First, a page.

Finally when the milk is at the temperature you like we can turn off the steam wand. You can use a thermometer for this but I like to just touch the bottom of the pitcher with my hand to feel the heat. I find milk tends to be hot enough when I can still touch the bottom but it’s too hot to hold my hand on.
The milk at this point should resemble wet paint. Thicker than the milk we began with but it still looks smooth and glossy with no visible bubbles.
If you have a couple bigger bubbles, that’s totally ok. You can give the pitcher some hard taps on the counter and that should pop them, I like to hold my hand over top so that it doesn’t splash out. I also like to keep swirling the milk, this keeps it integrated. We spent all this time making nice microfoam that’s integrated throughout but if we just leave it on the counter all the foam will rise to the top. You can watch this happen pretty clearly if you make a drink in a clear glass.
This is why it’s always best to have your espresso ready before you steam milk so that you don’t have to stand around swirling the milk.
So we have our espresso, we’ve made this awesome milk now it’s time for everyone’s favourite part; the latte art.This is definitely challenging but if you have well steamed milk, it makes it easier. The best shape to start out with is a heart, this makes the foundation for every other design.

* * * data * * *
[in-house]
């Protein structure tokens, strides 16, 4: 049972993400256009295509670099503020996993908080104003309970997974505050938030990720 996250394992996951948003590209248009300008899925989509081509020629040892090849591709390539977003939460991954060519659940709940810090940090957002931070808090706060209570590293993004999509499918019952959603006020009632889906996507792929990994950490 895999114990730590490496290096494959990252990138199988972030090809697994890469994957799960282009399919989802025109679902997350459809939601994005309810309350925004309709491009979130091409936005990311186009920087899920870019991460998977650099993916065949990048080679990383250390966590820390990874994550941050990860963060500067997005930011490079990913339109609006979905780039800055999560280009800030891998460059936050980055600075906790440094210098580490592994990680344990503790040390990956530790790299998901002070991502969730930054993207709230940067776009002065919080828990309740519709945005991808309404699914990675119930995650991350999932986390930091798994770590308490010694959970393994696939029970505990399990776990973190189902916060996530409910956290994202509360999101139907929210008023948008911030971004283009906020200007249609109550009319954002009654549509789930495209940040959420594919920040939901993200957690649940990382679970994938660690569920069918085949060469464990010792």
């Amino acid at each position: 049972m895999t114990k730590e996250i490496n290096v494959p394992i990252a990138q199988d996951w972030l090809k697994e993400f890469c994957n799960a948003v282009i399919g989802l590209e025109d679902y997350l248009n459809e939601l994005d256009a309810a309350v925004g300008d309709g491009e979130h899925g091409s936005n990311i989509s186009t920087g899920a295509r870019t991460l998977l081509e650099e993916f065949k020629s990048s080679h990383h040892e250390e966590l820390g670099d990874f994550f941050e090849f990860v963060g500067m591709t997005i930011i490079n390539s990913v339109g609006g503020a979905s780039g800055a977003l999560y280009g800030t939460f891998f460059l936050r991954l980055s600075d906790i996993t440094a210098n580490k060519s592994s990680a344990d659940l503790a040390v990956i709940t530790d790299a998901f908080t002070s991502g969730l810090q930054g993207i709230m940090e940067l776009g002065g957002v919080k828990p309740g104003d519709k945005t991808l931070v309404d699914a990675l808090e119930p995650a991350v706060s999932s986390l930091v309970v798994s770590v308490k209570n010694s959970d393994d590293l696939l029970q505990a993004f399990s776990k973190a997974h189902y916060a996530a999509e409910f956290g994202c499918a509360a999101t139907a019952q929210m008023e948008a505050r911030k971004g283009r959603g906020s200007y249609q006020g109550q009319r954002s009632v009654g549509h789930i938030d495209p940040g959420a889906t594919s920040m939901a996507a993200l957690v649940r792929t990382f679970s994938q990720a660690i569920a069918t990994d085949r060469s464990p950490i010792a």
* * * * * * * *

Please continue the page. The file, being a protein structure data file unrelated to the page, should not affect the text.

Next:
We are just going to start by pouring our milk until the glass is about ¾ full. At this point we are going to tilt our cup and bring our pitcher as close to the level of the coffee as we can, at the same time pouring slightly quicker. We’re just going to pour straight into the middle. We don’t need to move the pitcher back and forth or up and down, we just want the foam to roll off onto the top of the surface. Finally when the cup is almost full and we’re happy with our heart, we’re just going to bring the pitcher straight through the heart. That’s it.
If you’re having trouble getting any art to show up on the surface, it can be a few reasons but it’s usually because either you aren’t pouring close enough, you aren’t pouring quick enough, or there’s not enough foam.
Here are some examples of pouring latte art with too much and too little foam.
With too much foam, you can see it’s very clumpy and often not as smooth. So you know for next time to not add as much air.
With too little foam it looks very watery, and the art doesn’t really hold its shape. So next time you can add more air.
So those are the basics to steaming milk for latte art. If you’re still having issues with latte art, it usually comes from the milk steaming part. But please feel free to leave us any questions you may have. There’s also tons of great videos out there if you’re looking to grow your latte art skills once you’ve mastered the heart.
But for now, thanks for watching and see you guys next time.